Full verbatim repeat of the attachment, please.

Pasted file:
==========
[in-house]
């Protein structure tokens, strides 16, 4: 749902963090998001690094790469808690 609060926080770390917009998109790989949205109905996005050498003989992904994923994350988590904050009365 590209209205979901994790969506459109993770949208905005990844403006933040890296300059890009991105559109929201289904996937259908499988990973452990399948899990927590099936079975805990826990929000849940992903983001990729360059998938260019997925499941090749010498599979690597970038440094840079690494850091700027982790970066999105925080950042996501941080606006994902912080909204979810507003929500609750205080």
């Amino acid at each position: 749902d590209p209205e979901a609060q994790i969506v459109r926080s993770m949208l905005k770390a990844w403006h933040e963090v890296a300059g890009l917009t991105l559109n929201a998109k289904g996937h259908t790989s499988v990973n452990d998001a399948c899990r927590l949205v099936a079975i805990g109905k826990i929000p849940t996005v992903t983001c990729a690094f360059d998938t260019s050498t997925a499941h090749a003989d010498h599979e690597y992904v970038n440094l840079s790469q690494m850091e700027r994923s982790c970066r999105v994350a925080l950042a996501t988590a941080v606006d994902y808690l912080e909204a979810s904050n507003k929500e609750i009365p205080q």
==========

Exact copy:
[in-house]
């Protein structure tokens, strides 16, 4: 749902963090998001690094790469808690 609060926080770390917009998109790989949205109905996005050498003989992904994923994350988590904050009365 590209209205979901994790969506459109993770949208905005990844403006933040890296300059890009991105559109929201289904996937259908499988990973452990399948899990927590099936079975805990826990929000849940992903983001990729360059998938260019997925499941090749010498599979690597970038440094840079690494850091700027982790970066999105925080950042996501941080606006994902912080909204979810507003929500609750205080």
């Amino acid at each position: 749902d590209p209205e979901a609060q994790i969506v459109r926080s993770m949208l905005k770390a990844w403006h933040e963090v890296a300059g890009l917009t991105l559109n929201a998109k289904g996937h259908t790989s499988v990973n452990d998001a399948c899990r927590l949205v099936a079975i805990g109905k826990i929000p849940t996005v992903t983001c990729a690094f360059d998938t260019s050498t997925a499941h090749a003989d010498h599979e690597y992904v970038n440094l840079s790469q690494m850091e700027r994923s982790c970066r999105v994350a925080l950042a996501t988590a941080v606006d994902y808690l912080e909204a979810s904050n507003k929500e609750i009365p205080q």